The founders of al-Qaeda are not religious fundamentalists per se. That is, they are not focused simply on the relationship between themselves and God, and on the values and cultural norms of the religious community. They are a political phenomenon more than a religious one. I like to call them Islamo-Leninists. I use the term "Leninists" to convey the utopian-totalitarian vision of al-Qaeda as well its self-image. As al-Qaeda's chief ideologist, Ayman al-Zawahiri, has put it, al-Qaeda is the ideological vanguard, whose attacks on the United States and other Western targets are designed to mobilize and energize the Muslim masses to rise up against their own corrupt rulers, who are propped up by America. Like all good Leninists, the Islamo-Leninists are certain that the Muslim masses are deeply dissatisfied with their lot and that one or two spectacular acts of jihad against the "pillars of tyranny" in the West will spark them to overthrow the secularizing, immoral, and unjust Arab-Muslim regimes that have defiled Islam. In their place, the Islamo-Leninists, however, do not want to establish a workers' paradise but rather a religious paradise. They vow to establish an Islamic state across the same territory that Islam ruled over at its height, led by a caliph, a supreme religious-political leader, who would unite all the Muslim peoples into a single community.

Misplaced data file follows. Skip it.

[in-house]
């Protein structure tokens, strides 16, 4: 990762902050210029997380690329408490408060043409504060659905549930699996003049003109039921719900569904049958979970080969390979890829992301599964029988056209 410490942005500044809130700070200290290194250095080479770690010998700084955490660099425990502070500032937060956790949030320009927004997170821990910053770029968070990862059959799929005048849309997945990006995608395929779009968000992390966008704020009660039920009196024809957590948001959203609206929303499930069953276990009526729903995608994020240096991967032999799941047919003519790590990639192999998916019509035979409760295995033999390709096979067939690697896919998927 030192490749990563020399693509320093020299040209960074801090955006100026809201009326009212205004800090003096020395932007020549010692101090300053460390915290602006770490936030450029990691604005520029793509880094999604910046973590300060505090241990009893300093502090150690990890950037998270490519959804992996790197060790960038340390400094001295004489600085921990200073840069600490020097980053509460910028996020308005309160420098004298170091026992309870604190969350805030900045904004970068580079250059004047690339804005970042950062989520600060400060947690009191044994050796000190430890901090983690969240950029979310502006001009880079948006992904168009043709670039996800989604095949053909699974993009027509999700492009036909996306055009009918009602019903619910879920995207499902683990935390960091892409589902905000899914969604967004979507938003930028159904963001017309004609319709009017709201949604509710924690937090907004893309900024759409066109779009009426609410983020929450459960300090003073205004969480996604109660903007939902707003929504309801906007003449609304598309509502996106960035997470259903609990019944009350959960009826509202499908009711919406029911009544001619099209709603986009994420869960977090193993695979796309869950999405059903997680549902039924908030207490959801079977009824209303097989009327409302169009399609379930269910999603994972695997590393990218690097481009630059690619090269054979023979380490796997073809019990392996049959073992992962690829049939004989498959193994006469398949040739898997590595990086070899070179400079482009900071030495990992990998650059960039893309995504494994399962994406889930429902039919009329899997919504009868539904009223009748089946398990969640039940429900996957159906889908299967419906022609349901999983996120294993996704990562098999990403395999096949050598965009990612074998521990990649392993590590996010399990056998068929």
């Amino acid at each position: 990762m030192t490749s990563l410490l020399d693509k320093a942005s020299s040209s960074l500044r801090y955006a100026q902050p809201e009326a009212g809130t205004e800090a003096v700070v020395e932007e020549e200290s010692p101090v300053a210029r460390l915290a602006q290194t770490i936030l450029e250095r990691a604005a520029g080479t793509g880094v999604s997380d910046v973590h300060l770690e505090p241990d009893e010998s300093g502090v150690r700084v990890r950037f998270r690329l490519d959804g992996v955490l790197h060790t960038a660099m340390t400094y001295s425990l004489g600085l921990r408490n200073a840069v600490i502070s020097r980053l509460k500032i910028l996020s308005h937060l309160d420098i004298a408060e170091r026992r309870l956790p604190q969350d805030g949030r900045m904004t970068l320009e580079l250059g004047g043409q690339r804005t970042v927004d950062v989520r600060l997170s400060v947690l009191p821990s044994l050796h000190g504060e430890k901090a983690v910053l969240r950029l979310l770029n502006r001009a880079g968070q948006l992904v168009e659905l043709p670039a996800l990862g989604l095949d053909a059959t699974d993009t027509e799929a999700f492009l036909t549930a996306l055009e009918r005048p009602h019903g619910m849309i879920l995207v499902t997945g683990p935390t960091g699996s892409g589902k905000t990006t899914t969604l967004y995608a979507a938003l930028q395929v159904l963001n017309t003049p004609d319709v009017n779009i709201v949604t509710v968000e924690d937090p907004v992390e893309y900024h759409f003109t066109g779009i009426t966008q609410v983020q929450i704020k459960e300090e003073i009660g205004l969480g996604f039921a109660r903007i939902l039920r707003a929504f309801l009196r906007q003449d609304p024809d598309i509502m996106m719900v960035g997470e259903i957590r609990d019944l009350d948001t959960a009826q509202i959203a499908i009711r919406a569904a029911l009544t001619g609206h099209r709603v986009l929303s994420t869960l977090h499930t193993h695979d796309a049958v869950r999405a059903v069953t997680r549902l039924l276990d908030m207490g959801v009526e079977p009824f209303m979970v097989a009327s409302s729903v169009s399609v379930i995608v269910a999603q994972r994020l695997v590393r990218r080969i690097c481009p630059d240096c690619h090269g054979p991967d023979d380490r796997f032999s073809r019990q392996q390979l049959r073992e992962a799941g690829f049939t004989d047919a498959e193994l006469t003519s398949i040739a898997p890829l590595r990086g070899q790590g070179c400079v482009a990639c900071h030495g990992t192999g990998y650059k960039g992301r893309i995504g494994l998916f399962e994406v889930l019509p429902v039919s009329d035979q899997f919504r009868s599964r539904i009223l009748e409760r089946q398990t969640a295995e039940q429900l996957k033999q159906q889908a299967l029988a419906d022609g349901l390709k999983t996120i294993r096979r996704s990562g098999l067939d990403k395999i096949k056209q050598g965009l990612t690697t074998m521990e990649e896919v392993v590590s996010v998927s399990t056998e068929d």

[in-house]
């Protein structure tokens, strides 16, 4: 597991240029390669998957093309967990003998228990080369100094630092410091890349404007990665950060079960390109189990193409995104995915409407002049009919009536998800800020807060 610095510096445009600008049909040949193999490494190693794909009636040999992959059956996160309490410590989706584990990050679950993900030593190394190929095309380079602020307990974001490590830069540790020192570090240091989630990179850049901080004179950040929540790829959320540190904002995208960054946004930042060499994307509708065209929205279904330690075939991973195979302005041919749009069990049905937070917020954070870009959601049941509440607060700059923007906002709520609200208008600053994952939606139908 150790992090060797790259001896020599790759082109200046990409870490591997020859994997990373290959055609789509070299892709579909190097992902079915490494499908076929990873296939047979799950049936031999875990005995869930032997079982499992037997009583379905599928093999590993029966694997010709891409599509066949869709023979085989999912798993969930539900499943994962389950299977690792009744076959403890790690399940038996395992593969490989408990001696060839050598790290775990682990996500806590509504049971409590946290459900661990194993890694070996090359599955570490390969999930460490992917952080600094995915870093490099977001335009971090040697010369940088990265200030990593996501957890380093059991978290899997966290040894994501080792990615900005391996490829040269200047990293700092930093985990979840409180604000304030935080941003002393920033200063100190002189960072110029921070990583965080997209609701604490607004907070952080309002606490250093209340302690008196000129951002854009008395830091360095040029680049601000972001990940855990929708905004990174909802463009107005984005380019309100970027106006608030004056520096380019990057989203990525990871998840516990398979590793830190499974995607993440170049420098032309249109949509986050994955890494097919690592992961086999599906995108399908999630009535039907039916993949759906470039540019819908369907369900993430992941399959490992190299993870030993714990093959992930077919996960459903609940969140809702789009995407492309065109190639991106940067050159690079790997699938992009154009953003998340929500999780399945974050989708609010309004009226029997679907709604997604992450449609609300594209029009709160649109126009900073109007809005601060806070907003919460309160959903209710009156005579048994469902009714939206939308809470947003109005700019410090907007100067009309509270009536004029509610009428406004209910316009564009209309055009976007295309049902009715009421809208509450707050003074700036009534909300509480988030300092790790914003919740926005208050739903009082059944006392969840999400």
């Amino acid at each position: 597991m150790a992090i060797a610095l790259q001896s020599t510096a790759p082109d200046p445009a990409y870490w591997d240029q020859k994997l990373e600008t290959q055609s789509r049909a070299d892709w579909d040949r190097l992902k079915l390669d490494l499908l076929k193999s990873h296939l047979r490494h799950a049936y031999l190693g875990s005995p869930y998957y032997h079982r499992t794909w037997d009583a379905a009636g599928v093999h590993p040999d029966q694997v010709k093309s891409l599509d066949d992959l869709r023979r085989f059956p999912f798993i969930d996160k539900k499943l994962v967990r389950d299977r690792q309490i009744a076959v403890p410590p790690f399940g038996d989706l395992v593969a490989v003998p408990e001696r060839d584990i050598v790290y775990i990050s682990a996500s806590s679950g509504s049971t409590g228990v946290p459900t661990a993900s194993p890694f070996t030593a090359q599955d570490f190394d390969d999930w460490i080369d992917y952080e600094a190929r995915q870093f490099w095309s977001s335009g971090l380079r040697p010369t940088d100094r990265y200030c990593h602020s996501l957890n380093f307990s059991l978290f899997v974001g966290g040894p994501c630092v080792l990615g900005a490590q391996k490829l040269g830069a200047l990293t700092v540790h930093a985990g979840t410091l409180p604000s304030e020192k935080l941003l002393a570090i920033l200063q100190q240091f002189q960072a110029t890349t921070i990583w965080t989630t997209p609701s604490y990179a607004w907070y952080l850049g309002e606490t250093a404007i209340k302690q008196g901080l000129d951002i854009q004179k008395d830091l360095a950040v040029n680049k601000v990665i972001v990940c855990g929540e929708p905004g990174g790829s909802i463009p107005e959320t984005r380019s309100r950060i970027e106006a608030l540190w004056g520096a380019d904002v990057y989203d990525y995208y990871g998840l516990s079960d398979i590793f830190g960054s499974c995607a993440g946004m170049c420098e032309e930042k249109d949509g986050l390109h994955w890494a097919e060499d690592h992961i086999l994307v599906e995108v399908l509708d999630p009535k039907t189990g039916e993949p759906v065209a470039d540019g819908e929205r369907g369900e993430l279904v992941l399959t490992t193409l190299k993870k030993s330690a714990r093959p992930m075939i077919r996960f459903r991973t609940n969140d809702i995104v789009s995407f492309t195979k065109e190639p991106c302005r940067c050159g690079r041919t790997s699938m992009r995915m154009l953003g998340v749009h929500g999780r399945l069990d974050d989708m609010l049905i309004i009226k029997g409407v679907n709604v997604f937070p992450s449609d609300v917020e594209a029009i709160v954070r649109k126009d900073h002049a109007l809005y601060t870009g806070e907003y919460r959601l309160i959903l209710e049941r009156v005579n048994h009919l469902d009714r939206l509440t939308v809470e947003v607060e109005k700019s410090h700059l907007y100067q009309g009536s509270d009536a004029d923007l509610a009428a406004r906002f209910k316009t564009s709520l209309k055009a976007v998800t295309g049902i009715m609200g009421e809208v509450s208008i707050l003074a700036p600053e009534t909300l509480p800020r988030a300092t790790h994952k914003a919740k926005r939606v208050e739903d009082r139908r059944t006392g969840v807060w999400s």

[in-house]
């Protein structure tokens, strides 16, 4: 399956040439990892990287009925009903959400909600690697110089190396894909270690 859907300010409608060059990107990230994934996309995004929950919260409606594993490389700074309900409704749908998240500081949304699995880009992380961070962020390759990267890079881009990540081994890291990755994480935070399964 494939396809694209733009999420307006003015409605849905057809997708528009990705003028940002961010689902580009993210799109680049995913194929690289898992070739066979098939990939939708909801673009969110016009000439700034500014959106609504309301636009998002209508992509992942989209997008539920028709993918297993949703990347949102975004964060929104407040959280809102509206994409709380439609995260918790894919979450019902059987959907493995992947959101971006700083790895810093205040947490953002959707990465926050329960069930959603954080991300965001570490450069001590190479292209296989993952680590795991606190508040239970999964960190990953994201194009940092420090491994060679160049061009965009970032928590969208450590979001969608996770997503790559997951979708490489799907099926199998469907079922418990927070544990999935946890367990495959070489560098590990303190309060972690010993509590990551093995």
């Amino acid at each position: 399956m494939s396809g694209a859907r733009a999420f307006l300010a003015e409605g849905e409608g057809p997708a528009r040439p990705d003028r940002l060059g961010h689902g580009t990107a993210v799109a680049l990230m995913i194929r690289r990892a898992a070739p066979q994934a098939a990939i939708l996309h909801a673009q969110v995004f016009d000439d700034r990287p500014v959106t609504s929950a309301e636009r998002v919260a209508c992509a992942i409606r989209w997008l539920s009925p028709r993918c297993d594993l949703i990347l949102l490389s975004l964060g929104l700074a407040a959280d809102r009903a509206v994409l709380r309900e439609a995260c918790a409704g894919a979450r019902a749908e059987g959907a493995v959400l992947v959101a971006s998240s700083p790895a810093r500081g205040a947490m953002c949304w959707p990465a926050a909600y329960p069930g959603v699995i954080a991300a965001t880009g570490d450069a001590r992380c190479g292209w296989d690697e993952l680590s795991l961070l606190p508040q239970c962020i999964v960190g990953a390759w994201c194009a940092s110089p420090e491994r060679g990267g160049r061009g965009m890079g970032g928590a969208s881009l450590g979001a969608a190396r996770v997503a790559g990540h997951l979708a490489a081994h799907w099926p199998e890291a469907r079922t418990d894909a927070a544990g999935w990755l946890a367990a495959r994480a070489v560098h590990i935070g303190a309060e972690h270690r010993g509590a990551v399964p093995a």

Islamo-Leninism, in many ways, emerged from the same historical context as the radical European ideologies of the nineteenth and twentieth centuries. Fascism and Marxist-Leninism grew out of the rapid industrialization and modernization of Germany and Central Europe, where communities living in tightly bonded villages and extended families suddenly got shattered and the sons and fathers went off to the urban areas to work for big industrial companies. In this age of transitions, young men in particular lost a sense of identity, rootedness, and personal dignity that had been provided by traditional social structures. In that vacuum, along came Hitler, Lenin, and Mussolini, who told these young men that they had an answer for their feelings of dislocation and humiliation: You may not be in the village or small town anymore, but you are still proud, dignified members of a larger community-the working class, or the Aryan nation.